Rahul Gandhi Demands Time To Respond In Lok Sabha Amid Row Over U.K. Speech
During an interaction in the U.K., Gandhi said that democracy in India was under attack and opposition leaders were being silenced
The Bharatiya Janata Party continued its attack on Congress leader Rahul Gandhi on Thursday for his recent remarks in the U.K. where he alleged that democracy in India was in danger.
Gandhi has sought time from Lok Sabha Speaker Om Birla to speak in Parliament to respond to the allegations that he insulted the country.
During an interaction in the U.K., Gandhi had said that democracy in India was under attack and opposition leaders were being silenced. His remarks triggered a massive outcry in India and the logjam in Parliament continued unabated for the fourth consecutive day on Thursday amid protests by the ruling party.
Law Minister Kiren Rijiju sought Gandhi's apology to the people of the country, accusing the Congress leader of insulting the Parliament, judiciary and democracy.
Rebuffing Gandhi's allegations that he isn't allowed to speak, Rijiju said that during the first half of the budget session, the Wayanad MP spoke for more than the time that was allotted to him.
"People here know him and don't take him seriously, but what about others?" the minister asked.
"I actually got texts from a few MPs abroad, saying Gandhi should be given time to speak," Rijiju said. "There is no truth at all to whatever he said."
Rijiju said he belonged to a minority community and was still the Law Minister of the country. "And Rahul Gandhi is going around telling the world that minorities are treated like second-class citizens here," the minister said. "He led a yatra as per his wishes and spoke all day every day, but now he is saying people can't speak in this country."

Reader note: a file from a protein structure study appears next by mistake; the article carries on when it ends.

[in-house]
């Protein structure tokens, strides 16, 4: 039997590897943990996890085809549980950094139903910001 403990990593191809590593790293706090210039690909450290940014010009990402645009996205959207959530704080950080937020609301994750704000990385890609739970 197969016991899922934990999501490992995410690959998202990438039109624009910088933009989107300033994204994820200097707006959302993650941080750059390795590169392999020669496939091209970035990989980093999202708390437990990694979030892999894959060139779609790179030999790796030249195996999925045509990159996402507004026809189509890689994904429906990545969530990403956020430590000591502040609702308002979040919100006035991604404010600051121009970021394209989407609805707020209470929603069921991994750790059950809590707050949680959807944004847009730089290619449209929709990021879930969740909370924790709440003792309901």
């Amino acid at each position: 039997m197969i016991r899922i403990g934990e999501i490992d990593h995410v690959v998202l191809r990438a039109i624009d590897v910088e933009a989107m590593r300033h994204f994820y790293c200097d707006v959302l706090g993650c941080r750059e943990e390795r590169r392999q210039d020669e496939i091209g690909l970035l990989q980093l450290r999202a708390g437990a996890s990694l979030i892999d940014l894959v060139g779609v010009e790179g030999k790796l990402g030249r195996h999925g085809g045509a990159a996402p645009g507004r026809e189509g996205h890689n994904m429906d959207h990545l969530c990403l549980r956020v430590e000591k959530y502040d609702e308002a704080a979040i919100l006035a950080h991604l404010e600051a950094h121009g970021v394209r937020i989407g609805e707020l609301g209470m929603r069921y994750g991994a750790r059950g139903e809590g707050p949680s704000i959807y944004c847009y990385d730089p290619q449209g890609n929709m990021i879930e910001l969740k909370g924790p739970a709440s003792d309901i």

The Law Minister said Gandhi could oppose the BJP ideologically, but people would not accept it if he "insults" the country.
"All anti-India forces have the same language. We don't have any objection when Rahul says something and it affects the Congress party," Rijiju said. "Even if he sinks the party, it is not of much interest to us, but if he does the same for the country, then we won't stay quiet."
Rijiju asserted that Congress and Gandhi had been rejected by the people and both should stop thinking of the country as their fiefdom, and instead, be grateful to the people of the country for trusting the family for many years.
Gandhi, who came to Parliament, claimed he didn't say anything that was insulting of India. Later, addressing a press conference, he said he had sought time to speak in Parliament.
"Four ministers have raised allegations against me. It is my right as a member of the house to speak here," he said.
Gandhi said though he had sought time from Birla to speak, but the Lok Sabha Speaker had been non-committal. "I am hoping I will get a chance to speak tomorrow," he said. "The question is when four ministers are attacking a member, will the member be given a chance to respond or asked to shut up?"
Earlier, Information and Broadcasting Minister Anurag Thakur had asked Gandhi to lead a "forgiveness yatra" to apologise for his comments and come to Parliament more regularly instead of complaining about democracy.
At a rally in Karnataka recently, Prime Minister Narendra Modi had said it was unfortunate that from the soil of London, questions were being raised on Indian democracy. "There is no force that can weaken Indian democracy."
Despite the pressure mounted by the BJP through ministers, the Congress has made it clear that Gandhi would not apologise. "Earlier on numerous occasions, Modiji spoke against India abroad," Party President Mallikarjun Kharge had said. "There is no question of apologising."